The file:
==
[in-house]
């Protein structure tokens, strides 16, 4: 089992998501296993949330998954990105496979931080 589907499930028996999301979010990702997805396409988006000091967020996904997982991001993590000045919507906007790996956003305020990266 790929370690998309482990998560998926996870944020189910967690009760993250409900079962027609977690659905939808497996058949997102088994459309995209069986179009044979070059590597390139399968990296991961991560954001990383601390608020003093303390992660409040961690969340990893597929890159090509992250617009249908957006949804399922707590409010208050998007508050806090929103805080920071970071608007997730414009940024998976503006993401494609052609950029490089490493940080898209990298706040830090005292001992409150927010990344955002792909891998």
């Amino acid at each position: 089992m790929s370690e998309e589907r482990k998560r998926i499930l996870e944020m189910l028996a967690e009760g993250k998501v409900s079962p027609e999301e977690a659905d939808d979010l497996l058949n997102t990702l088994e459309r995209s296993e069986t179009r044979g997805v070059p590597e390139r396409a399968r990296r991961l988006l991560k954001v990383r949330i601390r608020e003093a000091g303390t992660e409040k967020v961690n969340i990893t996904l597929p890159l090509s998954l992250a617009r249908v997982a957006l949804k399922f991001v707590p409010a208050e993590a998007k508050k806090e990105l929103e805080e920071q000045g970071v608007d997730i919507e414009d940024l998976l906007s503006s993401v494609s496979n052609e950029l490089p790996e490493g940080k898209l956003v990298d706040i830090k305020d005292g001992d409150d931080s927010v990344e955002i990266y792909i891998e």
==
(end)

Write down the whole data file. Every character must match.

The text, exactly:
[in-house]
């Protein structure tokens, strides 16, 4: 089992998501296993949330998954990105496979931080 589907499930028996999301979010990702997805396409988006000091967020996904997982991001993590000045919507906007790996956003305020990266 790929370690998309482990998560998926996870944020189910967690009760993250409900079962027609977690659905939808497996058949997102088994459309995209069986179009044979070059590597390139399968990296991961991560954001990383601390608020003093303390992660409040961690969340990893597929890159090509992250617009249908957006949804399922707590409010208050998007508050806090929103805080920071970071608007997730414009940024998976503006993401494609052609950029490089490493940080898209990298706040830090005292001992409150927010990344955002792909891998």
């Amino acid at each position: 089992m790929s370690e998309e589907r482990k998560r998926i499930l996870e944020m189910l028996a967690e009760g993250k998501v409900s079962p027609e999301e977690a659905d939808d979010l497996l058949n997102t990702l088994e459309r995209s296993e069986t179009r044979g997805v070059p590597e390139r396409a399968r990296r991961l988006l991560k954001v990383r949330i601390r608020e003093a000091g303390t992660e409040k967020v961690n969340i990893t996904l597929p890159l090509s998954l992250a617009r249908v997982a957006l949804k399922f991001v707590p409010a208050e993590a998007k508050k806090e990105l929103e805080e920071q000045g970071v608007d997730i919507e414009d940024l998976l906007s503006s993401v494609s496979n052609e950029l490089p790996e490493g940080k898209l956003v990298d706040i830090k305020d005292g001992d409150d931080s927010v990344e955002i990266y792909i891998e």